In Maryland, it is important for workers to know that they have some control over when the Occupational Health and Safety Administration carries out its inspections. If they think that the workplace is not safe or that a serious hazard needs to be examined, the workers themselves can put in complaints that could spur such an inspection. They do not have to wait for some other event -- like a workplace accident -- to draw OSHA's attention.
While workers may be nervous to report things, they must know what rights they have under current employment laws. For example, an employer is not allowed to discriminate in any way against a worker who has put in a complaint. The employer is also not allowed to fire that worker on those grounds. Finally, they cannot even change the worker's role within the company, by transferring them or demoting them, because of the filing.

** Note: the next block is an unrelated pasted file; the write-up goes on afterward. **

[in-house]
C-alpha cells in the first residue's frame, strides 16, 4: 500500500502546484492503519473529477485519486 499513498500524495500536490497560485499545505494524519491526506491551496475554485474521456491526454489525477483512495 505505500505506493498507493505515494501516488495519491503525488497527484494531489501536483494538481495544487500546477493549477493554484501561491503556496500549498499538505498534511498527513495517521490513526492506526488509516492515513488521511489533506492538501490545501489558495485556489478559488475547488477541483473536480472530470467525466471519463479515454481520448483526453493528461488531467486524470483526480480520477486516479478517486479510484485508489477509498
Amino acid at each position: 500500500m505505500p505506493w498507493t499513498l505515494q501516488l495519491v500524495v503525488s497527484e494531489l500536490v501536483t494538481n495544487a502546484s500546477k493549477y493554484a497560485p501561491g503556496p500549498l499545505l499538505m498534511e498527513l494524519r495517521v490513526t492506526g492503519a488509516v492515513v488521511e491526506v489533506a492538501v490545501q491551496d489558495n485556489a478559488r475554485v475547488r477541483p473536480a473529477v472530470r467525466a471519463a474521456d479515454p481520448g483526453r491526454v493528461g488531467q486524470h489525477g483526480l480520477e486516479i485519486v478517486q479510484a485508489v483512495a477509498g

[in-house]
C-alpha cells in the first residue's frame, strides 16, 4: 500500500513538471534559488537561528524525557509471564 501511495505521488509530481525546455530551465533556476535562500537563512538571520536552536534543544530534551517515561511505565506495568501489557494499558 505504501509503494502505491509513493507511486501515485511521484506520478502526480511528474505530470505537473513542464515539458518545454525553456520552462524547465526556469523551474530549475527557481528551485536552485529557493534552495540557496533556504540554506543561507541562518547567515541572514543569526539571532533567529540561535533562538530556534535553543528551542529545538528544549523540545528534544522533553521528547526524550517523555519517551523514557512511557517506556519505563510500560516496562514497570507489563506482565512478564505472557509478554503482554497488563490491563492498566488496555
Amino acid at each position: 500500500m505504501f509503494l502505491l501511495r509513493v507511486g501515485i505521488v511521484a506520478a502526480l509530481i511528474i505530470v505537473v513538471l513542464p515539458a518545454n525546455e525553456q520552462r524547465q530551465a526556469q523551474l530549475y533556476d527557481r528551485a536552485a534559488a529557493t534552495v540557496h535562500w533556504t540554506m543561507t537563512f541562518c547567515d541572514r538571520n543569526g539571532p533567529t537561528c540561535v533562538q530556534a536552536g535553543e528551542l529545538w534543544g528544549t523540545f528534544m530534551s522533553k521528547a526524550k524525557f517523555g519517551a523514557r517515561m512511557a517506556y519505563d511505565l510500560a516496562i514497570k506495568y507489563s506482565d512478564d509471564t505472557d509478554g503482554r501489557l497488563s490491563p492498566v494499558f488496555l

If workers are still concerned about a backlash, they simply need to ask OSHA not to inform the employer about who lodged the complaint in the first place.
There are many ways to file these complaints, from calling on the phone to downloading an online form, printing it off and then sending it to an OSHA office location. Furthermore, workers can simply fill out the proper forms and submit them over the Internet.
It is worth noting, however, that these hard-copy complaints that go right to the office do end up bringing about more on-site inspections. The same could happen if a worker calls or puts in the paperwork online, but OSHA may elect to call the employer and work things out remotely, just by talking on the phone, rather than having the inspection.